Gentleman’s Agreement is about a Gentile reporter named Phillip Green (Gregory Peck) who, while researching a story about anti-Semitism, poses as a Jew and discovers that the world is full of people like Olivia. His own fiancee, a self-declared liberal named Kathy (Dorothy McGuire), reacts to Phil’s plan by asking him, “But you’re not really Jewish …. are you?” By the simple act of telling everyone that his last name is actually “Greenberg,” Phil discovers that he suddenly can’t get a hotel reservation. People stop returning his calls. When he and Kathy have an engagement party in a wealthy community in Connecticut, many of Kathy’s friends stay away. (Kathy, meanwhile, begs Phil to let her tell her family that she’s not actually engaged to a Jew.) When Phil’s son, Tommy (Dean Stockwell), is harassed at school, Phil is shocked to hear Kathy tell Tommy that he shouldn’t listen to the bullies not because they’re a bunch of bigots but because “you’re not actually Jewish.”
Meanwhile, Phil’s friend, Dave Goldman (John Garfield), has returned from serving in World War II, just to discover that he can’t even rent a home for his family because many landlords refuse to rent to Jews. When Phil learns that Katy owns a vacant cottage, he suggests that she rent it out to Dave. Despite her sympathy for Dave, Kathy is shocked at the suggestion. What will the neighbors think?
Gentleman’s Agreement was produced by Darryl F. Zanuck, who took on the project after he was refused membership in the Los Angeles Country Club because the membership committee assumed that Zanuck was Jewish. It was considered to be quite a controversial film in 1947, as it not only dealt with American prejudice but it also called out two prominent elected anti-Semites — Sen. Theodore Bilbo and Rep. John E. Rankin — by name. Zanuck often claimed that the other studio moguls asked him to abandon the project, saying that a film would only inspire more of what it was trying to condemn. Still, Zanuck stuck with the project and it was not only a box office hit but it also won the Oscar for Best Picture.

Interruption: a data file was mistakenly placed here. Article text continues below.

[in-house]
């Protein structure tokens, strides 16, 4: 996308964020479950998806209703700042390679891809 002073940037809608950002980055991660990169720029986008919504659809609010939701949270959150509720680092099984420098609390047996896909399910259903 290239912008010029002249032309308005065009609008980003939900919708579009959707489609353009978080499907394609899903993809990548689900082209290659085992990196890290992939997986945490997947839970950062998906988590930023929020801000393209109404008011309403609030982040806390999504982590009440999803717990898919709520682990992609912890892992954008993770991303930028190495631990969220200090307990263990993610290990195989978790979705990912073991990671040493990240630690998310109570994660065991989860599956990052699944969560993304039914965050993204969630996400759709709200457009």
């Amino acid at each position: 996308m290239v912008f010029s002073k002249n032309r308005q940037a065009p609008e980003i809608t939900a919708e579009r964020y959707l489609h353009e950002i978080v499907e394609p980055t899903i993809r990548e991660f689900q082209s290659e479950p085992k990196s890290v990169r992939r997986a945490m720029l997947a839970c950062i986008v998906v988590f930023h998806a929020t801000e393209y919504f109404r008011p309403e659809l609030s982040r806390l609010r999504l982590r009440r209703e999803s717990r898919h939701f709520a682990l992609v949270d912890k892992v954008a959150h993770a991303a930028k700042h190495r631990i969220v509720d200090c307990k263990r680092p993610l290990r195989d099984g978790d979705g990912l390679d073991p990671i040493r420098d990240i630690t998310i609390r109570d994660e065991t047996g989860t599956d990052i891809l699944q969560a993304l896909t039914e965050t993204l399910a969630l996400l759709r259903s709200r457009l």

Seen today, Gentleman’s Agreement has its flaws. In the lead role, Gregory Peck is a bit of a stiff and Elia Kazan’s directs in an efficient but bland manner. Because this film was made in 1947 and a happy ending was a must, Kathy is given a rather convenient opportunity at redemption. The film’s most compelling performers — John Garfield, Celeste Holm, and June Havoc (playing Phil’s Jewish secretary, who had to change her last name before anyone would even consider hiring her) — are often underused.
And yet, with all that in mind, Gentleman’s Agreement is still a very effective film. Gentleman’s Agreement understand that there’s more to prejudice than just the morons who go to rallies or the degenerates who shout slurs across the street. Gentleman’s Agreement understands that, for prejudice to thrive, it also needs people like Kathy or Olivia, people who have that prejudice so ingrained in their system that they don’t even think twice about it and Dorothy McGuire does a very good job of playing a self-satisfied liberal who is blind to her own prejudice. Gentleman’s Agreement understands that bigotry isn’t just about the openly hateful. It’s also about the people who silently tolerate it and who refuse to stand up against it. It’s about the people who respond to prejudice not with outrage but who instead attempt to change the subject.
In the UK, one of the two major political parties has basically surrendered itself to anti-Semitism. Here in the US, Congress can’t even bring itself to condemn the frequently anti-Semitic comments of two of its members. Elected leaders and pundits only offer up the weakest of condemnation when Jewish people are viciously attacked in the streets. When a man attacked a group of Jews on Hanukkah, many excused the man’s attack by trying to say that he was just upset about gentrification. For many reasons, Gentleman’s Agreement is still relevant and important today.